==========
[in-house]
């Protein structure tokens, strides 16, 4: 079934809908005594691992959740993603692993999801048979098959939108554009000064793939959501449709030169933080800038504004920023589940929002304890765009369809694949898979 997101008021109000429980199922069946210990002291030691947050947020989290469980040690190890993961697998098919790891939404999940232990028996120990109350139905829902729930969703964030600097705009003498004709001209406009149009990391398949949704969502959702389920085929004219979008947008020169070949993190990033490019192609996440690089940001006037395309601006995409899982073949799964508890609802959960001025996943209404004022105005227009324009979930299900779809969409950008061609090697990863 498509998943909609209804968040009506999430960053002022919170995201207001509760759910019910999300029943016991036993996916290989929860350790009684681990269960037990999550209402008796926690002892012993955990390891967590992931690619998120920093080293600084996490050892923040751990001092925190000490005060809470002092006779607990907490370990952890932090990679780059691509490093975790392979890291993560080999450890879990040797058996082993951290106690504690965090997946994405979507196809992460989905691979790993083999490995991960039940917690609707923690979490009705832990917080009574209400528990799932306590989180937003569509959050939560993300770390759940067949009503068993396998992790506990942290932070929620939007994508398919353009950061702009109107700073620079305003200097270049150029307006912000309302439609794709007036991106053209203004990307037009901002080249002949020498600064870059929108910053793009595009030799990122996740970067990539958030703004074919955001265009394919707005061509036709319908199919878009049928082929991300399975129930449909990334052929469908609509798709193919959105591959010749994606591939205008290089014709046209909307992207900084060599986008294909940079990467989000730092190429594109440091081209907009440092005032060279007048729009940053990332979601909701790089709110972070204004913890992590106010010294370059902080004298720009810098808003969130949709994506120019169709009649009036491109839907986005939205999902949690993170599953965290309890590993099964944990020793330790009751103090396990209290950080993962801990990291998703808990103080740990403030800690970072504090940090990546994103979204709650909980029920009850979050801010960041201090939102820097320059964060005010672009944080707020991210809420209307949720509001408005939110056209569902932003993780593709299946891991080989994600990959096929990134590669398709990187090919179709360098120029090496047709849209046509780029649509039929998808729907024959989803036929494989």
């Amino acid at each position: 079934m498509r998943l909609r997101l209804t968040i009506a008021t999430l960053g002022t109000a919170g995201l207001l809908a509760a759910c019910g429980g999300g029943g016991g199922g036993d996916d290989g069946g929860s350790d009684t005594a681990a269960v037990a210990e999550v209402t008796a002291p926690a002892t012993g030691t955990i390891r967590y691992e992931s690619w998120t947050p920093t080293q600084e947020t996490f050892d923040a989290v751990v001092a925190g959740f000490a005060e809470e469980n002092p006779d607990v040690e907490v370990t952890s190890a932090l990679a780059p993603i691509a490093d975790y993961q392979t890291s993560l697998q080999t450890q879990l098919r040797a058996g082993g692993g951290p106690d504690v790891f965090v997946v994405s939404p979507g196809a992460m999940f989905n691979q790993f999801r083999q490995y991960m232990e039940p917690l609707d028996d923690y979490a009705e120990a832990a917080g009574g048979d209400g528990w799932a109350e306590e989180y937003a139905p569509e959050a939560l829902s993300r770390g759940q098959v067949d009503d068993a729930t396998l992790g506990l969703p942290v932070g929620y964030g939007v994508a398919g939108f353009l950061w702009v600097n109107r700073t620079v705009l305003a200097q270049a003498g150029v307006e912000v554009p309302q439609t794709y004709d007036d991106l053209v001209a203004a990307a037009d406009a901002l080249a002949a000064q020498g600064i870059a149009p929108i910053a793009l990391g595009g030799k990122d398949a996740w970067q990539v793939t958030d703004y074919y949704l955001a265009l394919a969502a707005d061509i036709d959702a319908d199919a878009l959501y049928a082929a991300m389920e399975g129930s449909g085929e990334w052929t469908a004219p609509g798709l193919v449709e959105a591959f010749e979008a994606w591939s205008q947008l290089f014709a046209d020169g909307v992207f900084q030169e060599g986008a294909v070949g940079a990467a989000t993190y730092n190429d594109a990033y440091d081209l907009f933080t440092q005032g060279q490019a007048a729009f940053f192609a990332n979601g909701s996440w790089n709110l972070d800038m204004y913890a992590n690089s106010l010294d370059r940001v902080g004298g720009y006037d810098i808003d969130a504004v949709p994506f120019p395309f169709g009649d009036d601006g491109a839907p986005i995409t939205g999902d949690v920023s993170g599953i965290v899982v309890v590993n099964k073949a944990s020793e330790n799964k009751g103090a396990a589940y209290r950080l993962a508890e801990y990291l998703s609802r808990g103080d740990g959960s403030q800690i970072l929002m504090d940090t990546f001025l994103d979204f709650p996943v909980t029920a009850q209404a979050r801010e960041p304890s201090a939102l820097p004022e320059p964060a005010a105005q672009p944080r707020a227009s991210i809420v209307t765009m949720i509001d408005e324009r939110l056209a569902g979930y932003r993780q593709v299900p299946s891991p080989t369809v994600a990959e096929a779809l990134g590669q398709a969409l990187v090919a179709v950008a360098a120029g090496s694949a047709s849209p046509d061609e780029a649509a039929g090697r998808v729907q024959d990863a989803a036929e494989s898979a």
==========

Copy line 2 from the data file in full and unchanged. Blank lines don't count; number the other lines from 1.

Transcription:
């Protein structure tokens, strides 16, 4: 079934809908005594691992959740993603692993999801048979098959939108554009000064793939959501449709030169933080800038504004920023589940929002304890765009369809694949898979 997101008021109000429980199922069946210990002291030691947050947020989290469980040690190890993961697998098919790891939404999940232990028996120990109350139905829902729930969703964030600097705009003498004709001209406009149009990391398949949704969502959702389920085929004219979008947008020169070949993190990033490019192609996440690089940001006037395309601006995409899982073949799964508890609802959960001025996943209404004022105005227009324009979930299900779809969409950008061609090697990863 498509998943909609209804968040009506999430960053002022919170995201207001509760759910019910999300029943016991036993996916290989929860350790009684681990269960037990999550209402008796926690002892012993955990390891967590992931690619998120920093080293600084996490050892923040751990001092925190000490005060809470002092006779607990907490370990952890932090990679780059691509490093975790392979890291993560080999450890879990040797058996082993951290106690504690965090997946994405979507196809992460989905691979790993083999490995991960039940917690609707923690979490009705832990917080009574209400528990799932306590989180937003569509959050939560993300770390759940067949009503068993396998992790506990942290932070929620939007994508398919353009950061702009109107700073620079305003200097270049150029307006912000309302439609794709007036991106053209203004990307037009901002080249002949020498600064870059929108910053793009595009030799990122996740970067990539958030703004074919955001265009394919707005061509036709319908199919878009049928082929991300399975129930449909990334052929469908609509798709193919959105591959010749994606591939205008290089014709046209909307992207900084060599986008294909940079990467989000730092190429594109440091081209907009440092005032060279007048729009940053990332979601909701790089709110972070204004913890992590106010010294370059902080004298720009810098808003969130949709994506120019169709009649009036491109839907986005939205999902949690993170599953965290309890590993099964944990020793330790009751103090396990209290950080993962801990990291998703808990103080740990403030800690970072504090940090990546994103979204709650909980029920009850979050801010960041201090939102820097320059964060005010672009944080707020991210809420209307949720509001408005939110056209569902932003993780593709299946891991080989994600990959096929990134590669398709990187090919179709360098120029090496047709849209046509780029649509039929998808729907024959989803036929494989």